Rolls-Royce Springfield Phantom I Salamanca by Hibbard & Darrin
In order to better serve American clients, Rolls-Royce established a branch factory at Springfield, Massachusetts after World War I. The Silver Ghost model went into production there in 1919, at first nearly identical to the British-built version. Over the years, the Ghost became more Americanized, with left-hand steering, center-change three-speed gearbox, dual coil ignition and suspension modified for a smoother ride.
Rolls-Royce introduced the “New Phantom,” the successor to the long-running but aging Silver Ghost, in 1925. Although the chassis was an evolution of the Ghost, the engine was new, with a detachable overhead-valve cylinder head and larger displacement of 7,668 cc. In 1928, an aluminum cylinder head was substituted for cast iron. The New Phantom was later designated “Phantom I” after a Phantom II was introduced in 1929. With a longer stroke than its predecessor, the Phantom I had tremendous low speed torque and could accelerate from a walking pace to top speed all in top gear.
American Silver Ghost production continued for almost two years after it had halted in Britain, because modification of the New Phantom was very complex. Left-hand drive, in particular, required considerable re-engineering. American Phantoms, when they arrived, had some features not available in Britain: Bijur central lubrication, a disposable oil filter, a carburetor air filter and thermostatically-controlled shutters on the radiator. Most of the cars were bodied in the United States, either with cataloged Rolls-Royce Custom Coachwork, which was built by a number of coachbuilders under contract, or sent out to the likes of Brewster, Murphy or Waterhouse. A few, however, were sent to Paris to be clothed by Hibbard & Darrin.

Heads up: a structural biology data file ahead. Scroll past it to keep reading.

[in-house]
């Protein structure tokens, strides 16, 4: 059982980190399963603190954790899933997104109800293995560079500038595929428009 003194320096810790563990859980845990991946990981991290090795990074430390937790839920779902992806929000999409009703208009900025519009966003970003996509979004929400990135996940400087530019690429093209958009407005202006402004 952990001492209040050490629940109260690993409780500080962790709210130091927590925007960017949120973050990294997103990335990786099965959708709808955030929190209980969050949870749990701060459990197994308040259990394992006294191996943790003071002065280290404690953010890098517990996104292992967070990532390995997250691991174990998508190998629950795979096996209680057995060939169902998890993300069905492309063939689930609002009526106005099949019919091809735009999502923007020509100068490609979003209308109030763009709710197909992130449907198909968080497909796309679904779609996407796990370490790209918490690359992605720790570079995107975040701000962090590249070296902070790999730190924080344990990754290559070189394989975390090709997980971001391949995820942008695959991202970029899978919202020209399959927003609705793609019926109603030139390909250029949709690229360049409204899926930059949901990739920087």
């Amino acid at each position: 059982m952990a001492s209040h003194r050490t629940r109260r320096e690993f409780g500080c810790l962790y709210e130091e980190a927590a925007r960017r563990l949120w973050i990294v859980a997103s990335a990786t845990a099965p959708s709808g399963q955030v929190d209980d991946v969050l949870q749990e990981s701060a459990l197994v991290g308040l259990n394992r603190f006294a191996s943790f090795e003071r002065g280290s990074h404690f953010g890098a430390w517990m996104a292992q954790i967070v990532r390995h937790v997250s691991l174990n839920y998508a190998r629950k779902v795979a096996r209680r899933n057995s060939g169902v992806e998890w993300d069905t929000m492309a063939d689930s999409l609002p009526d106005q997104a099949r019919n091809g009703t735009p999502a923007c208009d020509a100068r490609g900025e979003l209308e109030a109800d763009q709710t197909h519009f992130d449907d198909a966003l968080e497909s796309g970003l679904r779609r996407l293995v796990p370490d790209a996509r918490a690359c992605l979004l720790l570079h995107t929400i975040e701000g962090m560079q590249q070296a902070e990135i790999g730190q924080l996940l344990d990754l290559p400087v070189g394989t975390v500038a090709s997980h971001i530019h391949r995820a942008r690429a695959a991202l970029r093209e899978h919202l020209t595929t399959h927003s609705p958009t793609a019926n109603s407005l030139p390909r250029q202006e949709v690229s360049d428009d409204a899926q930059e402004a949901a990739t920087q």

Established in 1926, Hibbard & Darrin was run by two Americans – Thomas Hibbard, a founder of LeBaron in New York, and Howard Darrin. Darrin, an inventor and entrepreneur from New Jersey, had met Hibbard in New York. Initially Hibbard & Darrin was a design house, with bodies actually built in Belgium by d’Ieteren or Van Den Plas. With capital from an investor, they opened a shop at Puteaux, on the northwest periphery of Paris, where they specialized in one-offs on Duesenberg, Hispano-Suiza, Mercedes-Benz, Packard and Stutz chassis. Their backer pulled out in 1931, whereupon Hibbard returned to the United States and Darrin stayed on to form Fernandez & Darrin with J. Fernandez, a South American-born banker.
This car was auctioned off by RM Auctions in January of 2010 at the Arizona Biltmore Resort & Spa, Phoenix, Arizona.
40/65 hp, 7,668 cc overhead valve six-cylinder engine, three-speed manual transmission, solid front axle with semi-elliptic leaf springs and live rear axle with cantilever leaf springs, four-wheel servo-assisted drum brakes. Wheelbase: 150"
Source: RM Auctions